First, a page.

Generations at War and Peace: Taking Cohorts Seriously in the Study of Military Service and Socioeconomic Attainment

Meredith A. Kleykamp, University of Maryland

A core insight of the life course perspective is that historical and social context plays a key role in shaping individual life trajectories. In this presentation, I will focus on the implications of cohort succession in the demographic composition of those who serve in the military combined with the changing social and historical contexts of that service for research on the socioeconomic consequences of military service over the life course. My presentation will emphasize two main points. First, the change to a volunteer military has serious implications for the ability to compare across cohorts of veterans, some of whom served as volunteers and some who were drafted, in light of the substantial influence of self- and institutional selection mechanisms at entry into service. Scholars must explicitly acknowledge and account for dramatic changes in demographic composition of those who serve, the pervasiveness of military experience, and the changing selectivity of enlistment across successive cohorts. Second, post-service trajectories in education, employment, and earnings are also influenced by the societal context, historical circumstances, wartime experiences, and policy environments to which veterans return. Comparisons across cohorts that fail to account for the complex constellations of these institutional arrangements miss important dimensions of change and continuity for veterans from different cohorts. My presentation will conclude by offering suggestions for data collection efforts that combine traditional large-scale national surveys with other forms of relevant information.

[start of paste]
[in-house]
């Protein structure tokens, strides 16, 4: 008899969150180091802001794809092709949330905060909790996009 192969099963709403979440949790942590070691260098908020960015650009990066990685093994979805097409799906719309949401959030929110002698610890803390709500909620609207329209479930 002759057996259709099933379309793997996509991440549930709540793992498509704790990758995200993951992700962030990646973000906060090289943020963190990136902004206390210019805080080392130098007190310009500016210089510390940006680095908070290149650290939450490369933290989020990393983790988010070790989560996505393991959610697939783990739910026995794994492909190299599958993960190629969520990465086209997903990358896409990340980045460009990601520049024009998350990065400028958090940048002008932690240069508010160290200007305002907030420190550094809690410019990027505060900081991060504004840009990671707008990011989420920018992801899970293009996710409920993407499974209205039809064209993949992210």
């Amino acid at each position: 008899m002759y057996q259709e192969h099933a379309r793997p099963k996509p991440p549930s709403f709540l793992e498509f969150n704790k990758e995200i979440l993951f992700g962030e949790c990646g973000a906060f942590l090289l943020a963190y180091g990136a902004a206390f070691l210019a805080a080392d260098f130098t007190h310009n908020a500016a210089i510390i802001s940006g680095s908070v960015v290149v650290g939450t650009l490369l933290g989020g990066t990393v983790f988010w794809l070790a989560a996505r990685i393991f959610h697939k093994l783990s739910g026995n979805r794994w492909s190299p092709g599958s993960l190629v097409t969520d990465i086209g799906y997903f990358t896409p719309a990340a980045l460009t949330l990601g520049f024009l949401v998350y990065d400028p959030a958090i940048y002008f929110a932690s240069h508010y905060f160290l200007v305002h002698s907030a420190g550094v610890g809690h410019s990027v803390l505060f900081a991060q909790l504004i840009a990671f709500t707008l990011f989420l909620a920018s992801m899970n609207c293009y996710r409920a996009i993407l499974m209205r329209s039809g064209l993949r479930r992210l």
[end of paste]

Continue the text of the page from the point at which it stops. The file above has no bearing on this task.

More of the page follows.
Presented in Session 163: Military Service, the Life Course, and Aging: A Panel Discussion